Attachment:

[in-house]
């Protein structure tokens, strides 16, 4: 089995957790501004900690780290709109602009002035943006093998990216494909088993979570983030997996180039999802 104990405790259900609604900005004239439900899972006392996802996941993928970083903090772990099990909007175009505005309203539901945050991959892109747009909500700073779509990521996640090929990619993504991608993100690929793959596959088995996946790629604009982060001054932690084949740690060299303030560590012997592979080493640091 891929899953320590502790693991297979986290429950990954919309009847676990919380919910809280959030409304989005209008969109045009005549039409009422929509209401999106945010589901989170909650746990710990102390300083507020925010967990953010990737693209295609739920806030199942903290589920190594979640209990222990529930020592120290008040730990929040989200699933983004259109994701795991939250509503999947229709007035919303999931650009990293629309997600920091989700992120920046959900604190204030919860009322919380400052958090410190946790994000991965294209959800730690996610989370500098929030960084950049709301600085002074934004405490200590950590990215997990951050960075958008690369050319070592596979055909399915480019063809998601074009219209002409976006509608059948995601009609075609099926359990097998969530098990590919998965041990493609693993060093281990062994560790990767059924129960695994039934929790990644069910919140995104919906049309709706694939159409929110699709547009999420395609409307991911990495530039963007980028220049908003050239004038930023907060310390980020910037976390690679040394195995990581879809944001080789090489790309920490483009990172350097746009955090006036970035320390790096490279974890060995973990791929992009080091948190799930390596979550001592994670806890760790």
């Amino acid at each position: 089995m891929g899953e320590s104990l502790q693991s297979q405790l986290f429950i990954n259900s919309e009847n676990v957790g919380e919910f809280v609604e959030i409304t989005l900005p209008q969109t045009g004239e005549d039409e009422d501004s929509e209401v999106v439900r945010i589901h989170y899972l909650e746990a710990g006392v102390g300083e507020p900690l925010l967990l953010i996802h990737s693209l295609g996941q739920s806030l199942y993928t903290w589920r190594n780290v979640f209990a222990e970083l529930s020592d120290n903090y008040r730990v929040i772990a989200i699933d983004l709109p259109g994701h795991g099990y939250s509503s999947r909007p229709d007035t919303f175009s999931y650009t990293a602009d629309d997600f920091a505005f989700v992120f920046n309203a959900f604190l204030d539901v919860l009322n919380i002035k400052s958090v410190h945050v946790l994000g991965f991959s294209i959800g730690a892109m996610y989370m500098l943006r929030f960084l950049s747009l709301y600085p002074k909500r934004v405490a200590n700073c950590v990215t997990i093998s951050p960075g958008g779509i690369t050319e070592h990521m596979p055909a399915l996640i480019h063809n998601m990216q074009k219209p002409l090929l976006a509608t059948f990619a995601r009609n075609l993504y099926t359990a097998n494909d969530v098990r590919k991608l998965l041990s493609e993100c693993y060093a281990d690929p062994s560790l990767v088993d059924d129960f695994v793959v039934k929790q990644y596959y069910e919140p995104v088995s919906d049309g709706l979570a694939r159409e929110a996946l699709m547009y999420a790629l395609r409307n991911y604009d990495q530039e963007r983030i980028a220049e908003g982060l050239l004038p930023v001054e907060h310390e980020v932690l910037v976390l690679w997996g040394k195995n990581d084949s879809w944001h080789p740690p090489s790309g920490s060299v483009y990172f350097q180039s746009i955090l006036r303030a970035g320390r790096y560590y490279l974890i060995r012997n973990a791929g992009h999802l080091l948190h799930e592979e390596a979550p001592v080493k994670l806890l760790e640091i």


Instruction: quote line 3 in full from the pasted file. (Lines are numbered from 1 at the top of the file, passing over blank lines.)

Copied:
């Amino acid at each position: 089995m891929g899953e320590s104990l502790q693991s297979q405790l986290f429950i990954n259900s919309e009847n676990v957790g919380e919910f809280v609604e959030i409304t989005l900005p209008q969109t045009g004239e005549d039409e009422d501004s929509e209401v999106v439900r945010i589901h989170y899972l909650e746990a710990g006392v102390g300083e507020p900690l925010l967990l953010i996802h990737s693209l295609g996941q739920s806030l199942y993928t903290w589920r190594n780290v979640f209990a222990e970083l529930s020592d120290n903090y008040r730990v929040i772990a989200i699933d983004l709109p259109g994701h795991g099990y939250s509503s999947r909007p229709d007035t919303f175009s999931y650009t990293a602009d629309d997600f920091a505005f989700v992120f920046n309203a959900f604190l204030d539901v919860l009322n919380i002035k400052s958090v410190h945050v946790l994000g991965f991959s294209i959800g730690a892109m996610y989370m500098l943006r929030f960084l950049s747009l709301y600085p002074k909500r934004v405490a200590n700073c950590v990215t997990i093998s951050p960075g958008g779509i690369t050319e070592h990521m596979p055909a399915l996640i480019h063809n998601m990216q074009k219209p002409l090929l976006a509608t059948f990619a995601r009609n075609l993504y099926t359990a097998n494909d969530v098990r590919k991608l998965l041990s493609e993100c693993y060093a281990d690929p062994s560790l990767v088993d059924d129960f695994v793959v039934k929790q990644y596959y069910e919140p995104v088995s919906d049309g709706l979570a694939r159409e929110a996946l699709m547009y999420a790629l395609r409307n991911y604009d990495q530039e963007r983030i980028a220049e908003g982060l050239l004038p930023v001054e907060h310390e980020v932690l910037v976390l690679w997996g040394k195995n990581d084949s879809w944001h080789p740690p090489s790309g920490s060299v483009y990172f350097q180039s746009i955090l006036r303030a970035g320390r790096y560590y490279l974890i060995r012997n973990a791929g992009h999802l080091l948190h799930e592979e390596a979550p001592v080493k994670l806890l760790e640091i």